Reduced Cardiac Index Is Not the Dominant Driver of Renal Dysfunction in Heart Failure

Jennifer S. Hanberg, Krishna Sury, F. Perry Wilson, Meredith A. Brisco, Tariq Ahmad, Jozine M. Ter Maaten, J. Samuel Broughton, Mahlet Assefa, W. H. Wilson Tang, Chirag Parikh, Jeffrey M. Testani

Research output: Contribution to journalArticle

Abstract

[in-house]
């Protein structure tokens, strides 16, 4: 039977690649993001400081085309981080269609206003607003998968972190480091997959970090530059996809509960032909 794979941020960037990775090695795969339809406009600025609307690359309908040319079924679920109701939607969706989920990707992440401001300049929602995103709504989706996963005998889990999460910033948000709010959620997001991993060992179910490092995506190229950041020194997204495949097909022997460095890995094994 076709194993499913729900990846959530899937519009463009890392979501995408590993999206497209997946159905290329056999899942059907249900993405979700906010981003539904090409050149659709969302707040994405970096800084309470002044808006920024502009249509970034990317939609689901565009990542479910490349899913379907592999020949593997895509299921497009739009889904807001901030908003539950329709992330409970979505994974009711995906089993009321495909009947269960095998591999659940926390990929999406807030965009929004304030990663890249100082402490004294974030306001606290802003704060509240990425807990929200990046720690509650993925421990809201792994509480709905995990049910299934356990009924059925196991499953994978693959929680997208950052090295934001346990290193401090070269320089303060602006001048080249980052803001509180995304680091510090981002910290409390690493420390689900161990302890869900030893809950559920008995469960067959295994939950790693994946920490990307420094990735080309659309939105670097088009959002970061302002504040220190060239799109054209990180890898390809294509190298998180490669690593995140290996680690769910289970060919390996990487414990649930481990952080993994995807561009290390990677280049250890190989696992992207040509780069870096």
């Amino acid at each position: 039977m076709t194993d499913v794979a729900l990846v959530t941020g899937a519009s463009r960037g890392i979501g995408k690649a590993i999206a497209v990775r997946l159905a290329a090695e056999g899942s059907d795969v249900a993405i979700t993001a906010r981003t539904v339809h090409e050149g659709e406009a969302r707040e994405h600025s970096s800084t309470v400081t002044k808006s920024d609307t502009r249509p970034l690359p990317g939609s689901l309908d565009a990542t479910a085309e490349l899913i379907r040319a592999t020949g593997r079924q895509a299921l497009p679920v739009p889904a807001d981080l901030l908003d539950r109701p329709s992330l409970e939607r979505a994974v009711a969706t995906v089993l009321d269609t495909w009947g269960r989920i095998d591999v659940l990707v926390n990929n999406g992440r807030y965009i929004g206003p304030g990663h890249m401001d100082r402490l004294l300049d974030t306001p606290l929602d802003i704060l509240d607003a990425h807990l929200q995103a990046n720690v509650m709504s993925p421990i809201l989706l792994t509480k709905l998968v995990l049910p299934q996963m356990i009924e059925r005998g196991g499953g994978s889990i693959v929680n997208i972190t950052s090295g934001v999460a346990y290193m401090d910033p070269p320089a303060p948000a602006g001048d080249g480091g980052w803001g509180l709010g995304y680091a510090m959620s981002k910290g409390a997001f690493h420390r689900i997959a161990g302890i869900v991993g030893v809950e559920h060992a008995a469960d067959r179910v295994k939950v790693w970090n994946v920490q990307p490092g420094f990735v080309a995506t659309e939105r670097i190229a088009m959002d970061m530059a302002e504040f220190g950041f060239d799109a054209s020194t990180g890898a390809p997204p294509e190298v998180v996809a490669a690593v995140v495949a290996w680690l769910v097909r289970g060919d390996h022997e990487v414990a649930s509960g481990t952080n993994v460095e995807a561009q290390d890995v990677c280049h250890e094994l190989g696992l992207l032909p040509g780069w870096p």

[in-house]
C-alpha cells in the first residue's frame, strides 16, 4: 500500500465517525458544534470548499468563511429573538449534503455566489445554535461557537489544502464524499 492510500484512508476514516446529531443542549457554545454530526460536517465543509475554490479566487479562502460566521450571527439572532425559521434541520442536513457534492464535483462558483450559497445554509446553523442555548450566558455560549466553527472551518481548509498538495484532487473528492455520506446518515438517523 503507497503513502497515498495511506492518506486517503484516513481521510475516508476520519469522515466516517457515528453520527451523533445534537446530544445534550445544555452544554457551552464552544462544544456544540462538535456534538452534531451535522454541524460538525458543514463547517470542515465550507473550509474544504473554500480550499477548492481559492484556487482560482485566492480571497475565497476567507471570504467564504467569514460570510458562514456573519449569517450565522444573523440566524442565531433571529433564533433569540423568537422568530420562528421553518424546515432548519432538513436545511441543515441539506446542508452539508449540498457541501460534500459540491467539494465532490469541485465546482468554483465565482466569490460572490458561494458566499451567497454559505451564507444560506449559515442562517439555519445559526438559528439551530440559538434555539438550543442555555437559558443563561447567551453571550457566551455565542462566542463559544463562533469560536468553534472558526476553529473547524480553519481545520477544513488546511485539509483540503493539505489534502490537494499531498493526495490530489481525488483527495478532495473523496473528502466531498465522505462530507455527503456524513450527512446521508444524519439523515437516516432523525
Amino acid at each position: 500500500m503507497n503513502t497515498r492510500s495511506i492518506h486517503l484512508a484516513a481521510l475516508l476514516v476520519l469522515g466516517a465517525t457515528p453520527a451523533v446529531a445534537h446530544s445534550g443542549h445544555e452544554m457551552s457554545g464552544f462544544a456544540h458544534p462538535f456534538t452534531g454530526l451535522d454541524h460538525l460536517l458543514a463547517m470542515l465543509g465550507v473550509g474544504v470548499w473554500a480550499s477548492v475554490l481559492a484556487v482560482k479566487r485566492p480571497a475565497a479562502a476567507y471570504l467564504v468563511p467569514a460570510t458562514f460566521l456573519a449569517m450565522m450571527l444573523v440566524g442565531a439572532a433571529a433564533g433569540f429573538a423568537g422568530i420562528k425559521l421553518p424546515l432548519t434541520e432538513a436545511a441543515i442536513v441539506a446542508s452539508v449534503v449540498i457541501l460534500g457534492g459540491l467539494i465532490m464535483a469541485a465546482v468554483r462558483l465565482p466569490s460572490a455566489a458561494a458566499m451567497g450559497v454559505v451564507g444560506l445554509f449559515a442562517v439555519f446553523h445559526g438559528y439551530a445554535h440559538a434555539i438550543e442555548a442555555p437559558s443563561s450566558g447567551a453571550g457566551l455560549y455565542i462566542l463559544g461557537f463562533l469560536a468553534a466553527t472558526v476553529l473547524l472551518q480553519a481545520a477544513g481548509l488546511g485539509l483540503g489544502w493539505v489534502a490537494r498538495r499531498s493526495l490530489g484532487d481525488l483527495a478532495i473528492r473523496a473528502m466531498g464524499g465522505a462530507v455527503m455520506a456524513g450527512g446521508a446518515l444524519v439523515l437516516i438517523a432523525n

Background It is widely believed that a reduced cardiac index (CI) is a significant contributor to renal dysfunction in patients with heart failure (HF). However, recent data have challenged this paradigm. Objectives This study sought to determine the relationship between CI and renal function in a multicenter population of HF patients undergoing pulmonary artery catheterization (PAC). Methods Patients undergoing PAC in either the randomized or registry portions of the ESCAPE (Evaluation Study of Congestive Heart Failure and Pulmonary Artery Catheterization Effectiveness) trial were included (n = 575). We evaluated associations between CI and renal function across multiple subgroups and assessed for nonlinear, threshold, and longitudinal relationships. Results There was a weak but significant inverse correlation between CI and estimated glomerular filtration rate (EGFR), such that higher CI was paradoxically associated with worse EGFR (r = -0.12; p = 0.02). CI was not associated with blood urea nitrogen (BUN) or the BUN to creatinine ratio. Similarly, no associations were observed between CI and better renal function across multiple subgroups defined by indications for PAC or hemodynamic, laboratory, or demographic parameters. A nonlinear or threshold effect could not be identified. In patients with serial assessments of renal function and CI, we were unable to find within-subject associations between change in CI and EGFR using linear mixed modeling. Neither CI nor change in CI was lower in patients developing worsening renal function (p ≥ 0.28). Conclusions These results reinforce evidence that reduced CI is not the primary driver for renal dysfunction in patients hospitalized for HF, irrespective of the degree of CI impairment or patient subgroup analyzed.